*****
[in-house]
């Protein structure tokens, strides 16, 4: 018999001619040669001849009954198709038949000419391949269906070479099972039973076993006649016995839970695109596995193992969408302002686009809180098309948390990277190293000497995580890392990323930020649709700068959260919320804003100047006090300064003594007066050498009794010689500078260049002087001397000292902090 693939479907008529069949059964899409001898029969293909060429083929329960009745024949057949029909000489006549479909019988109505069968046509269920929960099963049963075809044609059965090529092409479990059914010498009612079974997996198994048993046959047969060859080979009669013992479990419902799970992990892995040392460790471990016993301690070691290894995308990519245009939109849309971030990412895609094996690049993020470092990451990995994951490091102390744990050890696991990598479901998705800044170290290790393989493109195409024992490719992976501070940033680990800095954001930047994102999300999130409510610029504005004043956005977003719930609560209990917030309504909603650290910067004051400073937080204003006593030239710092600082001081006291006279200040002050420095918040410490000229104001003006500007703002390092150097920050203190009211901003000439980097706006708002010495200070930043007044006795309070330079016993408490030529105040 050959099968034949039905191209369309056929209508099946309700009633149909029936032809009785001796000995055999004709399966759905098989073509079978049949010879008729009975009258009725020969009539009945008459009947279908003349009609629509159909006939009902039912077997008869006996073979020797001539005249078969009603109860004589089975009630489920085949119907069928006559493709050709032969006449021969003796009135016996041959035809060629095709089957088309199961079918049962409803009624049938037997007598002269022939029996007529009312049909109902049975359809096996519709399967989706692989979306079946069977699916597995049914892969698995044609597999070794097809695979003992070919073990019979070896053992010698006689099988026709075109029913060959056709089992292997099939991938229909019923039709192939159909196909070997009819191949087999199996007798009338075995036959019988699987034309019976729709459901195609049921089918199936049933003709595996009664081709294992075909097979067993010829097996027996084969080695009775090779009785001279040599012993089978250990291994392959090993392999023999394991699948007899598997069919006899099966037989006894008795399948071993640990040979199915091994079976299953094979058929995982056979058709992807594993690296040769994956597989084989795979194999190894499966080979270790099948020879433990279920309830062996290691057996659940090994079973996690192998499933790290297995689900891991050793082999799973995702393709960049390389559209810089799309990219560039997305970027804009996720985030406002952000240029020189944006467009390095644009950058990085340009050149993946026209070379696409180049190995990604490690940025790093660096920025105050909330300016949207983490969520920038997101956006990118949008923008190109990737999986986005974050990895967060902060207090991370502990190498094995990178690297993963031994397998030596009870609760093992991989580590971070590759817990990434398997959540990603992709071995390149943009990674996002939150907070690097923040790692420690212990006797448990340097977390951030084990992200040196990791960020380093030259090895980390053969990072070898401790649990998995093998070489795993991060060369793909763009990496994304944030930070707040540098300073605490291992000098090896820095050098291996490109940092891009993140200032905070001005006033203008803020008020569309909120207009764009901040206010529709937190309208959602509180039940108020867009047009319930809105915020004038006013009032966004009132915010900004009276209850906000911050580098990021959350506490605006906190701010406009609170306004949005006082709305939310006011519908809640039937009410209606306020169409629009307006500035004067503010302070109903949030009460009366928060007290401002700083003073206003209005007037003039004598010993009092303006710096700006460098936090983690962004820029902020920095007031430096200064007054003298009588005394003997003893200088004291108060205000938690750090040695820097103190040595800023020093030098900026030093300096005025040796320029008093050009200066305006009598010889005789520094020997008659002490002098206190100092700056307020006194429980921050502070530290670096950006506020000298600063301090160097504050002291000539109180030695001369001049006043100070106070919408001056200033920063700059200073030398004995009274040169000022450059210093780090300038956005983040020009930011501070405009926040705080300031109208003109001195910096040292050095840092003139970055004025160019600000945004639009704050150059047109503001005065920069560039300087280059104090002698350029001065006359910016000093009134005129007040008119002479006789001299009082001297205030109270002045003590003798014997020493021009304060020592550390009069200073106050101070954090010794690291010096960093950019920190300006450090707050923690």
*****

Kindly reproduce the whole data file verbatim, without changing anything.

[in-house]
């Protein structure tokens, strides 16, 4: 018999001619040669001849009954198709038949000419391949269906070479099972039973076993006649016995839970695109596995193992969408302002686009809180098309948390990277190293000497995580890392990323930020649709700068959260919320804003100047006090300064003594007066050498009794010689500078260049002087001397000292902090 693939479907008529069949059964899409001898029969293909060429083929329960009745024949057949029909000489006549479909019988109505069968046509269920929960099963049963075809044609059965090529092409479990059914010498009612079974997996198994048993046959047969060859080979009669013992479990419902799970992990892995040392460790471990016993301690070691290894995308990519245009939109849309971030990412895609094996690049993020470092990451990995994951490091102390744990050890696991990598479901998705800044170290290790393989493109195409024992490719992976501070940033680990800095954001930047994102999300999130409510610029504005004043956005977003719930609560209990917030309504909603650290910067004051400073937080204003006593030239710092600082001081006291006279200040002050420095918040410490000229104001003006500007703002390092150097920050203190009211901003000439980097706006708002010495200070930043007044006795309070330079016993408490030529105040 050959099968034949039905191209369309056929209508099946309700009633149909029936032809009785001796000995055999004709399966759905098989073509079978049949010879008729009975009258009725020969009539009945008459009947279908003349009609629509159909006939009902039912077997008869006996073979020797001539005249078969009603109860004589089975009630489920085949119907069928006559493709050709032969006449021969003796009135016996041959035809060629095709089957088309199961079918049962409803009624049938037997007598002269022939029996007529009312049909109902049975359809096996519709399967989706692989979306079946069977699916597995049914892969698995044609597999070794097809695979003992070919073990019979070896053992010698006689099988026709075109029913060959056709089992292997099939991938229909019923039709192939159909196909070997009819191949087999199996007798009338075995036959019988699987034309019976729709459901195609049921089918199936049933003709595996009664081709294992075909097979067993010829097996027996084969080695009775090779009785001279040599012993089978250990291994392959090993392999023999394991699948007899598997069919006899099966037989006894008795399948071993640990040979199915091994079976299953094979058929995982056979058709992807594993690296040769994956597989084989795979194999190894499966080979270790099948020879433990279920309830062996290691057996659940090994079973996690192998499933790290297995689900891991050793082999799973995702393709960049390389559209810089799309990219560039997305970027804009996720985030406002952000240029020189944006467009390095644009950058990085340009050149993946026209070379696409180049190995990604490690940025790093660096920025105050909330300016949207983490969520920038997101956006990118949008923008190109990737999986986005974050990895967060902060207090991370502990190498094995990178690297993963031994397998030596009870609760093992991989580590971070590759817990990434398997959540990603992709071995390149943009990674996002939150907070690097923040790692420690212990006797448990340097977390951030084990992200040196990791960020380093030259090895980390053969990072070898401790649990998995093998070489795993991060060369793909763009990496994304944030930070707040540098300073605490291992000098090896820095050098291996490109940092891009993140200032905070001005006033203008803020008020569309909120207009764009901040206010529709937190309208959602509180039940108020867009047009319930809105915020004038006013009032966004009132915010900004009276209850906000911050580098990021959350506490605006906190701010406009609170306004949005006082709305939310006011519908809640039937009410209606306020169409629009307006500035004067503010302070109903949030009460009366928060007290401002700083003073206003209005007037003039004598010993009092303006710096700006460098936090983690962004820029902020920095007031430096200064007054003298009588005394003997003893200088004291108060205000938690750090040695820097103190040595800023020093030098900026030093300096005025040796320029008093050009200066305006009598010889005789520094020997008659002490002098206190100092700056307020006194429980921050502070530290670096950006506020000298600063301090160097504050002291000539109180030695001369001049006043100070106070919408001056200033920063700059200073030398004995009274040169000022450059210093780090300038956005983040020009930011501070405009926040705080300031109208003109001195910096040292050095840092003139970055004025160019600000945004639009704050150059047109503001005065920069560039300087280059104090002698350029001065006359910016000093009134005129007040008119002479006789001299009082001297205030109270002045003590003798014997020493021009304060020592550390009069200073106050101070954090010794690291010096960093950019920190300006450090707050923690």